The world will get its first up-close looks at Pluto today (July 15).
Early this morning, NASA's New Horizons spacecraft will beam home the first haul of photos and other data it collected during Tuesday morning's (July 14) historic Pluto flyby. The space agency plans to unveil some of the best images during a news conference today at 3 p.m. EDT (1900 GMT); you can watch it live here at Space.com, courtesy of NASA TV.
"Included in that dataset will be new imagery at 10 times higher resolution than the spectacular imagery that debuted this morning," New Horizons principal investigator Alan Stern said during a press briefing Tuesday night, referring to a gorgeous photo featuring Pluto's huge heart-shaped feature that went viral Tuesday. [New Horizons' Epic Pluto Flyby: Complete Coverage]
"Additionally, there'll be information from the two spectrometers — from Alice and from the Ralph spectrometer — new color data, information on not just Pluto but also Charon and the small satellites," added Stern, who's based at the Southwest Research Institute in Boulder, Colorado. "So there's going to be quite a waterfall of data for us tomorrow morning."
New Horizons zoomed within 7,800 miles (12,500 kilometers) of Pluto's surface at 7:49 a.m. EDT (1149 GMT) Tuesday, using its seven science instruments to gather a variety of data about the dwarf planet and its five known moons (Charon, Nix, Hydra, Kerberos and Styx).
The probe was so busy making observations that it didn't check in with mission control until nearly 9 p.m. EDT Tuesday (0100 GMT today). (New Horizons cannot communicate with Earth and collect data at the same time.) And that message was merely a status update telling the mission team that the close encounter went well; as soon as the spacecraft fired off that missive, it went back to its science work.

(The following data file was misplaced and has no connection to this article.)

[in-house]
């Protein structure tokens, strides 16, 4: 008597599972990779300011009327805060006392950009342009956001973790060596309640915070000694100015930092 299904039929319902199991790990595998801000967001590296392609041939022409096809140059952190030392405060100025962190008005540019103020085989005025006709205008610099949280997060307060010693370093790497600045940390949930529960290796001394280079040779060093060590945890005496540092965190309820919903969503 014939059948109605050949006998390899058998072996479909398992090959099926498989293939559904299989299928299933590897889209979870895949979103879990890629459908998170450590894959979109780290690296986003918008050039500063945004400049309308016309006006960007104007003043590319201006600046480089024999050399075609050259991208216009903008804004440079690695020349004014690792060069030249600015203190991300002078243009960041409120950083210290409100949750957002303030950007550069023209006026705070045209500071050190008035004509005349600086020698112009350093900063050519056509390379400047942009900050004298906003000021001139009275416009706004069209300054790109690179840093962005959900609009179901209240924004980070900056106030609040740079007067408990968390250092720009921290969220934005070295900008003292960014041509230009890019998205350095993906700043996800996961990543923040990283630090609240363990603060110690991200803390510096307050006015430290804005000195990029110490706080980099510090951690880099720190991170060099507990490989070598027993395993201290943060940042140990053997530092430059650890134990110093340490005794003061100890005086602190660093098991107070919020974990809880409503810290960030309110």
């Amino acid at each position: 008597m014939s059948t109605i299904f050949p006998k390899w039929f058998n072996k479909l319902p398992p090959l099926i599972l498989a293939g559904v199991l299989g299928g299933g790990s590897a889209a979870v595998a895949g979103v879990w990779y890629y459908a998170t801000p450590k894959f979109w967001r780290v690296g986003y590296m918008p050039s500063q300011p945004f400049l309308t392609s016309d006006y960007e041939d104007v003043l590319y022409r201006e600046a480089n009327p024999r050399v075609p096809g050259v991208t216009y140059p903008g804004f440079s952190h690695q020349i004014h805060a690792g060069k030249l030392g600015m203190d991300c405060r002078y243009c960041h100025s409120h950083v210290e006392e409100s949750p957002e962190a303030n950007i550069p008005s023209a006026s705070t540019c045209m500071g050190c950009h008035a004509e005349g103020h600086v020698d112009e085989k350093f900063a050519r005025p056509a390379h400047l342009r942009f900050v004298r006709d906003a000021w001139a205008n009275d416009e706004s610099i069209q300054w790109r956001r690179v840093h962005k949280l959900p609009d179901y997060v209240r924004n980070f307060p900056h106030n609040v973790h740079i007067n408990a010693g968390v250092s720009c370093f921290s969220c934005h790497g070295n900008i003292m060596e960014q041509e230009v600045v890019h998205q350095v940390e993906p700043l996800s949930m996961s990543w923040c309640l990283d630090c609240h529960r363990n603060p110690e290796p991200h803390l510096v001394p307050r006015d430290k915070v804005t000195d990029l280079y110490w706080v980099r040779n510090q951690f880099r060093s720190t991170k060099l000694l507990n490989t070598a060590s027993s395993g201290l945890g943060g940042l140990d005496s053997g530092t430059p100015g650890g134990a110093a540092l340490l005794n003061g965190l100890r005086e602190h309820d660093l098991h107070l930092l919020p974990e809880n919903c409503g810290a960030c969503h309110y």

So New Horizons' handlers and NASA officials are understandably excited about this morning's data dump, which is scheduled to begin around 5:50 a.m. EDT (0950 GMT) and last for several hours.
"If you think it [the news] was big today, wait until tomorrow and the next day," former astronaut John Grunsfeld, associate adminstrator of NASA's Science Mission Directorate, said during Tuesday night's press conference. "We haven't seen anything yet. This is really just the beginning."
Indeed, New Horizons will still collect more data about the Pluto system; the probe will be in "encounter mode" through Thursday (July 16). And it will take up to 16 months for New Horizons to send all of its data back home to Earth.
The completion of that task may not mark the end of the spacecraft's work, either: Stern and other New Horizon team members have said they want to fly by another object in the faraway Kuiper Belt, the realm of icy bodies beyond Neptune's orbit. This second flyby would likely take place in 2019, if NASA approves and funds the extended mission.